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A mouse study suggests that disruptions to nerves in the skin may contribute to autism spectrum disorder.
June 10, 2016|
WIKIMEDIA, RAMAMice with certain mutations in the touch receptors in their skin are more easily startled by small puffs of air than their wild-type counterparts, according to a study published this week (June 9) in Cell. The mutant mice were also unable to differentiate rough from smooth surfaces, and they didn’t acclimate to constant touching as normal mice do. The gene in question, Mecp2, which helps regulate the formation of connections between neurons, was also associated with more-traditional autism-like symptoms—such as increased anxiety and reduced sociability—in the animals, and may help explain why patients with autism spectrum disorder (ASD) often suffer from an abnormal sense of touch.
“[People with ASD] tend to be very wary of social touch, or if they go outside and feel a gust of wind, it can be very unnerving,” study coauthor Lauren Orefice, a neuroscientist at Harvard Medical School, told Science.
Although researchers have long recognized ASD patients’ altered tactile sensitives, whether those reactions stemmed from how touch input was processed in the brain, or how it was detected in the first place, remained unclear. By engineering mice to harbor autism-linked mutations only in their skin’s touch receptors or in their brains, but not both, Orefice and her colleagues found that the sensitivity to touch only resulted when the mutations were in the skin. Looking at the nerves in the skin more closely, the researchers observed increased activity. “Everything’s coming in with the volume turned all the way up,” study coauthor David Ginty of Harvard told STAT News.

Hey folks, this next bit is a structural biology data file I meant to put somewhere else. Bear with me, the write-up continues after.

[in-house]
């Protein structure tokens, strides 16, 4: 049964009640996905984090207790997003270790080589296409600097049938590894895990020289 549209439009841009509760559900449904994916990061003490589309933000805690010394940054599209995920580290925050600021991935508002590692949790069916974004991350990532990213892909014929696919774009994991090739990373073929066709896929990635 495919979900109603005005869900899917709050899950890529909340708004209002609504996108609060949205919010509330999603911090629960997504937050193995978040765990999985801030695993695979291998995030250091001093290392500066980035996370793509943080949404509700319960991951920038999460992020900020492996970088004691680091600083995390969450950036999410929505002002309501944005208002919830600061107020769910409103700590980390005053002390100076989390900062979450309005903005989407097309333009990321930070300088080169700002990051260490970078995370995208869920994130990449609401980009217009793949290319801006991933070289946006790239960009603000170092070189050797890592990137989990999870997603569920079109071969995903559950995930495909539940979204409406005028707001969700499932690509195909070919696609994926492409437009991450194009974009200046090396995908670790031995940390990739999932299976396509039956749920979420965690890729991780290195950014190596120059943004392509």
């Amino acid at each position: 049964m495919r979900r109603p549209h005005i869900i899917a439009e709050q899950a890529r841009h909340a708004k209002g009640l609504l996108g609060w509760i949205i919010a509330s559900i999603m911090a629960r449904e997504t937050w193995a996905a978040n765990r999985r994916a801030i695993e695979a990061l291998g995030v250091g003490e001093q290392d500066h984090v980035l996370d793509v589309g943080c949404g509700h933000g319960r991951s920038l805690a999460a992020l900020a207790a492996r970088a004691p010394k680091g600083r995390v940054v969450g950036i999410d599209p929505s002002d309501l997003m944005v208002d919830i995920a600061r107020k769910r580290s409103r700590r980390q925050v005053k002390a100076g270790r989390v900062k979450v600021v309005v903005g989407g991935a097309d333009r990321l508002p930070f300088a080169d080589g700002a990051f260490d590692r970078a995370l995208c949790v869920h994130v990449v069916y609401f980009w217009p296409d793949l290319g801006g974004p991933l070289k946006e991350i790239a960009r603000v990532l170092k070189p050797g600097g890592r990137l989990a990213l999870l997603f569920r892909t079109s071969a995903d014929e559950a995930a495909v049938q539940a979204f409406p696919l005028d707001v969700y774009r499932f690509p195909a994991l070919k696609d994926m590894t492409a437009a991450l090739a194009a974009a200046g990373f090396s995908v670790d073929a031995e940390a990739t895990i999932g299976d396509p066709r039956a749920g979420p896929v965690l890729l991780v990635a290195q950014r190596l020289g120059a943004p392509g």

“I’m very excited about this study,” Caroline Robertson, a postdoctoral researcher at Harvard who was not involved in the study, told STAT. “Importantly, it demonstrates a direct link between very low level symptoms, and higher order differences in behavior.”
But many known autism genes are expressed only in the brain, noted Helen Bateup, a professor of neurobiology at the University of California, Berkeley. “I don’t see how this could be a general mechanism for all of autism,” she told STAT, but “this might be an interesting mechanism for some kinds of causes of autism.”